Review: The Sacrifice Box - Martin Stewart
Genre: YA horror Published: Penguin Random House, january 2018 Rating: 3.5 stars
DISCLAIMER: The Sacrifice Box probably doesn’t deserve the rating I just gave it… “Objectively”, it’s not a good book. It’s pretty bad actually... Subjectively, I had a ton of fun and it was just what I needed, right now.
If you are reading this review, you have caught me in a moment of weakness. I’ve had a really rough week (maybe more like weeks), and I was in desperate need of a little guilty pleasure. Some people grab a horribly cheesy rom-com, some O.D. on chocolate and wine, I indulge in some horror. More specifically: bad horror. Youtuber Chris Stuckman (check him out if you enjoy film reviews) has coined a term that is perfect for those type of horror movies: hilariocity. Something that is such an atrocity that it becomes hilarious.
I said it in an update after 100 pages; it reads like a B-horror movie in bookform. The further I got into the book, the more I saw the resemblances. We will get to those similarities in a second; don’t worry.
The book starts off with great potential. A group of kids in the eighties find a mysterious box in the woods. Each of them sacrifices an item of great value to the box to cement their friendship and swear an oath: never come to the box alone, never open it after dark, never take back your sacrifice . Four years later a set of strange events starts to take place. Someone broke their oath, and now their sacrifices come back to haunt them. This first segment has some great eighties horror vibes and has the potential to be a pretty decent thriller. Then around the same 100-page-mark though, the novel completely derails and enters a realm of paranormal absurdity and eighties horror tropes. At this point it basically asks you to either get off the train, or just roll with it. If you roll with it, you are in for a treat… I’m about to spoil something for you, but in all honesty, I would have liked to have known this before going in, so I could have prepared myself… Ready…?
THERE’S A KILLER TEDDYBEAR. Yup… Killer toys and reanimated zombie-animals. I’m actually laughing my ass off! Besides taking that Stephen King approach to trying to make innocent childhood icons creepy, it takes inspiration from more popular horror tropes, which is why I said it reads like a B-movie. It relies heavily on gore and classic imagery (crows, deer, the one mentioned in the spoilerpart) for its scares, and therefore it gets more chuckles and eyerolls out of me than anything else. Even in its style it mirrors its movie-counterpart. For example, during more tense scenes the novel will sort of “jump cut”, where it switches p.o.v. quickly to obscure what is happening. Chapters will end in “false jumpscares” sometimes, where we are left with a creepy image, only to find out that it was just a friend scaring them. At times I was wondering whether the book was being self-aware about it. There is a scene where one of the characters tells the groundskeeper (you know… the dude that happens to be a veteran when it comes to dealing with the entity they are up against, just so he can conveniently give you some sweet, sweet expositional dialogue about it) how he’s supposed to act, according to that archetype.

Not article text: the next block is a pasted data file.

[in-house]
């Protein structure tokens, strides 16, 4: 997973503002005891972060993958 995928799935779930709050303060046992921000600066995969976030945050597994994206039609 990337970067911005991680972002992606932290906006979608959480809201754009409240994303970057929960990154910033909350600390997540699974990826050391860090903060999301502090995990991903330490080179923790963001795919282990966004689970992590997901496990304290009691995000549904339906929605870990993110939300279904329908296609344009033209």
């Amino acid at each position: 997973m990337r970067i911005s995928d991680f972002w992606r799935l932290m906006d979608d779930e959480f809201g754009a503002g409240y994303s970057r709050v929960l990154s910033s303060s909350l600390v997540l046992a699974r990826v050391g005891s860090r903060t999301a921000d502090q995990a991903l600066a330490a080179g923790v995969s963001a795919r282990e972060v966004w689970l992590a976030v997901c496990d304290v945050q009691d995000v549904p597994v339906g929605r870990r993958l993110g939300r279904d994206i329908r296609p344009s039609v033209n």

I was really hoping the book would go through with that tongue-in-cheek approach, as it’s really the only way you can go when your plot revolves around KILLER FREAKING TEDDYBEARS… Unfortunately, it takes itself very seriously and actually tries to claw its way out of guilty-pleasure-movie-territory, by adding deeper layers to the backstories of the characters and their friendship. To me, it didn’t succeed at that. It’s all delivered in a way that is too heavy-handed and again: more of the same clichés we have all seen before.
In all reality, it would have been so easy for me to pick this apart for all its faults: clichés galore, gore, pacing issues, writing that is at times pretty clunky… As an example of the latter: I was at first confused about the gender of certain characters, because of the way the author uses pronouns. In some scenes I thought the author referred to Sep as “she”, while he is supposed to be male. Upon rereading a few lines I’d realize the author was referring to his mother with “she”, but the way the sentence is set up is just very awkward. This happened multiple times during the story. Despite these flaws, I truly enjoyed myself too much on an “eighties-horror-guilty-pleasure-level” to judge it too harshly.
Would I recommend this book? I really don’t know. If I were to read it again, I’d probably be a lot harsher. That being said; it was the right book at the right time for me at the moment, and sometimes that’s all you need for a good time.
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